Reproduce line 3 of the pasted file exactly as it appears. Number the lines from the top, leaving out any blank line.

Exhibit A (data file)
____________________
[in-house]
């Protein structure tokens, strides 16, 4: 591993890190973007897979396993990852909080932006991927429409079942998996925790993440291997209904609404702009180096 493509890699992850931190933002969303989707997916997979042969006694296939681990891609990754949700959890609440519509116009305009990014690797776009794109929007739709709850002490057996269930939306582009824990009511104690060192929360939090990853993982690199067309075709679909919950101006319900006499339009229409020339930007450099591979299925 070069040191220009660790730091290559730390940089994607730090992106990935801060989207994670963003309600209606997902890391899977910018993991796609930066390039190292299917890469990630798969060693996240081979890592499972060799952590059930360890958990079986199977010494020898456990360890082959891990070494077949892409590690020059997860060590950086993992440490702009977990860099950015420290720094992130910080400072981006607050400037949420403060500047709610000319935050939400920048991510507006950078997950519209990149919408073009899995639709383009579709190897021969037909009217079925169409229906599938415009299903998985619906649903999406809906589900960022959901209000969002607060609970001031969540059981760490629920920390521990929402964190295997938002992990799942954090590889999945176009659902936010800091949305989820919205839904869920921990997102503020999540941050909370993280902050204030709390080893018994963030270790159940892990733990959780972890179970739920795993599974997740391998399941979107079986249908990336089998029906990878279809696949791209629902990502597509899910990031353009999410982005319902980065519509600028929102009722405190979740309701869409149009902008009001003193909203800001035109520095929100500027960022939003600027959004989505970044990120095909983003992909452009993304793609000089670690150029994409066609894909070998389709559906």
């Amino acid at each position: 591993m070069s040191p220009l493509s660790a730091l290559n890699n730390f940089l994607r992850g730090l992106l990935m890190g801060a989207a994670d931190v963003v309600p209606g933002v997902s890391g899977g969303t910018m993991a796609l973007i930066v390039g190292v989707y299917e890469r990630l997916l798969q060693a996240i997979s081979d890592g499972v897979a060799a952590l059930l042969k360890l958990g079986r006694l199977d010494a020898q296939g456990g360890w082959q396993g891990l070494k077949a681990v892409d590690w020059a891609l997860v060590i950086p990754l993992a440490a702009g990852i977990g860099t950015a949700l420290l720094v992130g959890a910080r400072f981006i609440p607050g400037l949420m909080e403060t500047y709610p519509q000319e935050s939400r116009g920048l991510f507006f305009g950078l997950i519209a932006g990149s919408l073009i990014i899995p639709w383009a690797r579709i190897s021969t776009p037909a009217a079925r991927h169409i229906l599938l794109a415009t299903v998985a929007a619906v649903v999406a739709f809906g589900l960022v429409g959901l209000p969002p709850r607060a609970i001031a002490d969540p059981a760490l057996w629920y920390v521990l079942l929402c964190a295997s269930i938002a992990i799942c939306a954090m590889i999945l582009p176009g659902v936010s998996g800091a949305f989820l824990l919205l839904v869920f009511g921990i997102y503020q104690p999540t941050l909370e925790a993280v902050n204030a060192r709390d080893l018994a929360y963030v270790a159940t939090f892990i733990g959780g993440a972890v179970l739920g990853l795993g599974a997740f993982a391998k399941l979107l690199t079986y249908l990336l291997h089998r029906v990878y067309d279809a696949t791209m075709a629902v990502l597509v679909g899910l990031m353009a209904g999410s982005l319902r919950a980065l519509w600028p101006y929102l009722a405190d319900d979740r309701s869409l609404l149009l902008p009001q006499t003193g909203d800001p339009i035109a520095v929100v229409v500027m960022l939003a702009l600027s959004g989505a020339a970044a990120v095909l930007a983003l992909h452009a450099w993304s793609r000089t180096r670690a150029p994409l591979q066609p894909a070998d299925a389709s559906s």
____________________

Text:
């Amino acid at each position: 591993m070069s040191p220009l493509s660790a730091l290559n890699n730390f940089l994607r992850g730090l992106l990935m890190g801060a989207a994670d931190v963003v309600p209606g933002v997902s890391g899977g969303t910018m993991a796609l973007i930066v390039g190292v989707y299917e890469r990630l997916l798969q060693a996240i997979s081979d890592g499972v897979a060799a952590l059930l042969k360890l958990g079986r006694l199977d010494a020898q296939g456990g360890w082959q396993g891990l070494k077949a681990v892409d590690w020059a891609l997860v060590i950086p990754l993992a440490a702009g990852i977990g860099t950015a949700l420290l720094v992130g959890a910080r400072f981006i609440p607050g400037l949420m909080e403060t500047y709610p519509q000319e935050s939400r116009g920048l991510f507006f305009g950078l997950i519209a932006g990149s919408l073009i990014i899995p639709w383009a690797r579709i190897s021969t776009p037909a009217a079925r991927h169409i229906l599938l794109a415009t299903v998985a929007a619906v649903v999406a739709f809906g589900l960022v429409g959901l209000p969002p709850r607060a609970i001031a002490d969540p059981a760490l057996w629920y920390v521990l079942l929402c964190a295997s269930i938002a992990i799942c939306a954090m590889i999945l582009p176009g659902v936010s998996g800091a949305f989820l824990l919205l839904v869920f009511g921990i997102y503020q104690p999540t941050l909370e925790a993280v902050n204030a060192r709390d080893l018994a929360y963030v270790a159940t939090f892990i733990g959780g993440a972890v179970l739920g990853l795993g599974a997740f993982a391998k399941l979107l690199t079986y249908l990336l291997h089998r029906v990878y067309d279809a696949t791209m075709a629902v990502l597509v679909g899910l990031m353009a209904g999410s982005l319902r919950a980065l519509w600028p101006y929102l009722a405190d319900d979740r309701s869409l609404l149009l902008p009001q006499t003193g909203d800001p339009i035109a520095v929100v229409v500027m960022l939003a702009l600027s959004g989505a020339a970044a990120v095909l930007a983003l992909h452009a450099w993304s793609r000089t180096r670690a150029p994409l591979q066609p894909a070998d299925a389709s559906s």